The civil justice system allows victims to make claims under tort law to get compensation for the personal injury caused by the negligence of others. Recent reports in the Washington Post have troubling news for victims who wish to use the civil justice system to exercise their legal rights. Some politicians want to reform this system. Although they claim the goal is to end frivolous lawsuits, the reality is these tort reforms would have a profoundly adverse impact on the rights of plaintiffs to effectively use the civil justice system to be "made whole" from harm they have endured.
Powerful groups like the Chamber of Commerce support proposals to reform the civil justice system, so it is likely some changes will be made, although the extent of the changes is not clear. If reforms occur, it will become even more vital for victims who wish to pursue civil claims to get help from experienced attorneys who know how to work within the system to help plaintiffs get full and fair compensation.
The reality is there aren't many "frivolous lawsuits" to begin with. It's more or less an excuse to slash the ability of consumers to seek adequate compensation.
According to reports on proposed tort reform bill H.R. 1215, the changes would substantially reduce the number of meritorious lawsuits filed to protect civil rights and the rights of consumers. A proposal put forth would impose sanctions on attorneys who file frivolous claims on behalf of plaintiffs. Although this sounds reasonable in theory, a similar measure that was previously in effect significantly reduced claims based on violations of environmental laws, employee protection laws, and civil rights laws. The rule was ultimately rescinded due to these systemic issues.
The latest tort reform proposals would also make it harder for victims to get compensation even when they win. Tort reform proponents want to impose damage caps on malpractice cases which would limit the rights of victims hurt by the negligence of doctors, surgeons, nurses and other health care professionals. Damage caps on the state level stripped juries and judges of the power to mete out the appropriate amount of non-economic damages. This is unfortunate because judges and juries are the ones tasked with closely weighing the evidence, including the stories of victims who suffered negligence on the part of healthcare providers. Judges and/ or juries may believe a victim is entitled to a sizable amount of damages, but damage caps limit the amount they can award for this pain and suffering. This only serves to harm those whose lives have been upended or ruined by medical malpractice. The burden of proof in these cases is already such that "frivolous" claims are practically non-existent or do not make it past the summary judgment phase.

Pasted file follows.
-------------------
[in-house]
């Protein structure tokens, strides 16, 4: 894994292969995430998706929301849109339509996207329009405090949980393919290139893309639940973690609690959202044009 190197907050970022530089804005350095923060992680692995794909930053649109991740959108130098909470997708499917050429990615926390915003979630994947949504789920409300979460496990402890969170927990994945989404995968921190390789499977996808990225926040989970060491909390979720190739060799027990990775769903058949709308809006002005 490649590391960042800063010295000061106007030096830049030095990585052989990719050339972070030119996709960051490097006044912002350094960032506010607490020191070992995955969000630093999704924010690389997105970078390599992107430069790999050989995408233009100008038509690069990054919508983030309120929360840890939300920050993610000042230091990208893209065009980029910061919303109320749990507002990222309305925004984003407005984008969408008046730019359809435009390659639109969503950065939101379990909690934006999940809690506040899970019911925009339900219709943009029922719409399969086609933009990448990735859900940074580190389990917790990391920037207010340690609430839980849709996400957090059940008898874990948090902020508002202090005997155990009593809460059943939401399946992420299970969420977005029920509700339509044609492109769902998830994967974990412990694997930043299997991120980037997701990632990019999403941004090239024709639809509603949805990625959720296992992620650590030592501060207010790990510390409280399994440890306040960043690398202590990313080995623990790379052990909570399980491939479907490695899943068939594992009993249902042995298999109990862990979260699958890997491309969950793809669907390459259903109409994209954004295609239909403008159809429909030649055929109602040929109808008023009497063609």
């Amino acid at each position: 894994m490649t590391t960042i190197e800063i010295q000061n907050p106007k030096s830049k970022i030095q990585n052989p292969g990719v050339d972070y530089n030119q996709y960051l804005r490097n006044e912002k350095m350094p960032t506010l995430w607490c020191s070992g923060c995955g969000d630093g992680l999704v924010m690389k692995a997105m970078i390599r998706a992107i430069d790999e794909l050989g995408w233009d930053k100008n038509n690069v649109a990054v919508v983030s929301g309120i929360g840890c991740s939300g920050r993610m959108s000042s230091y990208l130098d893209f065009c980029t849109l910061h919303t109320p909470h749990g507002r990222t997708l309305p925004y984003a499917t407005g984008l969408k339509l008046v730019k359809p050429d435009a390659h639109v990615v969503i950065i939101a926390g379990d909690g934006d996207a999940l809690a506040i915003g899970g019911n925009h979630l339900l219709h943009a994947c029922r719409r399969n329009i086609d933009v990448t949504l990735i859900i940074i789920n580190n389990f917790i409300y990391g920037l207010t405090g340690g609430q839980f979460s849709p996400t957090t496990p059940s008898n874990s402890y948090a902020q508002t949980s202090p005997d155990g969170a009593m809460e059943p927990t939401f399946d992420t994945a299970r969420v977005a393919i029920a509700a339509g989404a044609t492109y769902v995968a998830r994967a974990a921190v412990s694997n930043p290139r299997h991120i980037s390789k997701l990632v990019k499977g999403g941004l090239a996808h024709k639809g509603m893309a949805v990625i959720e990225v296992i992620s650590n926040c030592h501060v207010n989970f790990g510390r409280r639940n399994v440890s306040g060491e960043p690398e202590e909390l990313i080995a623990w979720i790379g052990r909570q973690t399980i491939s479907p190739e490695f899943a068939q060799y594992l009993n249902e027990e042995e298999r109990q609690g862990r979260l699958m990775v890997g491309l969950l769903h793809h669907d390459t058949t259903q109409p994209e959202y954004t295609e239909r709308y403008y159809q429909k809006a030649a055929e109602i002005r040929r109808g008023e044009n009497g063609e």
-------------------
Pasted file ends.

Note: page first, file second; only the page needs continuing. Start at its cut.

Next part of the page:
If the proposed reform passes, no malpractice victim in the country would be able to obtain more than $250,000 in compensation for non-economic damages (i.e., pain and suffering, punitive damages).
Other rules which are being considered would prohibit federal officials from entering into settlements allocating money to third-party groups who use it to help people who have been damaged by wrongdoing. There would also be rules which would make it harder for federal class action cases to be certified so large groups of plaintiffs could receive compensation for similar wrongs by bringing one case. All of these reforms would impose significant barriers to victims who wish to use the civil justice system to get compensation for harm they have endured.